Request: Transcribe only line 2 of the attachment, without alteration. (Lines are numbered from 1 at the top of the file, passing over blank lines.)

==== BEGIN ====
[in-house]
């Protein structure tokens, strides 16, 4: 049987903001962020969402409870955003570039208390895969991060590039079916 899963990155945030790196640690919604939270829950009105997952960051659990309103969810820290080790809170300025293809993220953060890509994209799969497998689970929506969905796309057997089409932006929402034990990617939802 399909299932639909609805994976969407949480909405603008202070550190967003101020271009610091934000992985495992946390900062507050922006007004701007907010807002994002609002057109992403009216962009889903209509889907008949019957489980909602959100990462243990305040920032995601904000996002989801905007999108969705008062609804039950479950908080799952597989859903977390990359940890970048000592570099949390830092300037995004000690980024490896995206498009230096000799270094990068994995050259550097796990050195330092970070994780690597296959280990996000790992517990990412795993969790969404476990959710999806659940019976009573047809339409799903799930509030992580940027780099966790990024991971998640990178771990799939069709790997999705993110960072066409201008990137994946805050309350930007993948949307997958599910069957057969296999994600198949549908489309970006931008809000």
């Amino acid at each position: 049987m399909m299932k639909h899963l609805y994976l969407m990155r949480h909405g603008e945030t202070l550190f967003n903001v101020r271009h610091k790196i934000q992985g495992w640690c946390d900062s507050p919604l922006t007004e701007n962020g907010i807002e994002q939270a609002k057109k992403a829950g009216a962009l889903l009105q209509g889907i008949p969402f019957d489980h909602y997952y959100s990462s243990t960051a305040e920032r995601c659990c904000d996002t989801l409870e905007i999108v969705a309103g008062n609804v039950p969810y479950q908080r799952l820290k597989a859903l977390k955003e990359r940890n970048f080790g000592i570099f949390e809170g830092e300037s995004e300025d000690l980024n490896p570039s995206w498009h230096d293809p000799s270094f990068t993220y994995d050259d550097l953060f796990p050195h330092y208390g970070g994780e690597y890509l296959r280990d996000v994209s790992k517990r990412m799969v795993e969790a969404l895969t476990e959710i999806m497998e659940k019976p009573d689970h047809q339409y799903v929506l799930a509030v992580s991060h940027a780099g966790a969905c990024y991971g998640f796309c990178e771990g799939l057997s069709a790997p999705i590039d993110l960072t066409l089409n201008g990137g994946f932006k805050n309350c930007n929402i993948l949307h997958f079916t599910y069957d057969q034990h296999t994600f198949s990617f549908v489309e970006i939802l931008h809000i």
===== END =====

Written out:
């Protein structure tokens, strides 16, 4: 049987903001962020969402409870955003570039208390895969991060590039079916 899963990155945030790196640690919604939270829950009105997952960051659990309103969810820290080790809170300025293809993220953060890509994209799969497998689970929506969905796309057997089409932006929402034990990617939802 399909299932639909609805994976969407949480909405603008202070550190967003101020271009610091934000992985495992946390900062507050922006007004701007907010807002994002609002057109992403009216962009889903209509889907008949019957489980909602959100990462243990305040920032995601904000996002989801905007999108969705008062609804039950479950908080799952597989859903977390990359940890970048000592570099949390830092300037995004000690980024490896995206498009230096000799270094990068994995050259550097796990050195330092970070994780690597296959280990996000790992517990990412795993969790969404476990959710999806659940019976009573047809339409799903799930509030992580940027780099966790990024991971998640990178771990799939069709790997999705993110960072066409201008990137994946805050309350930007993948949307997958599910069957057969296999994600198949549908489309970006931008809000």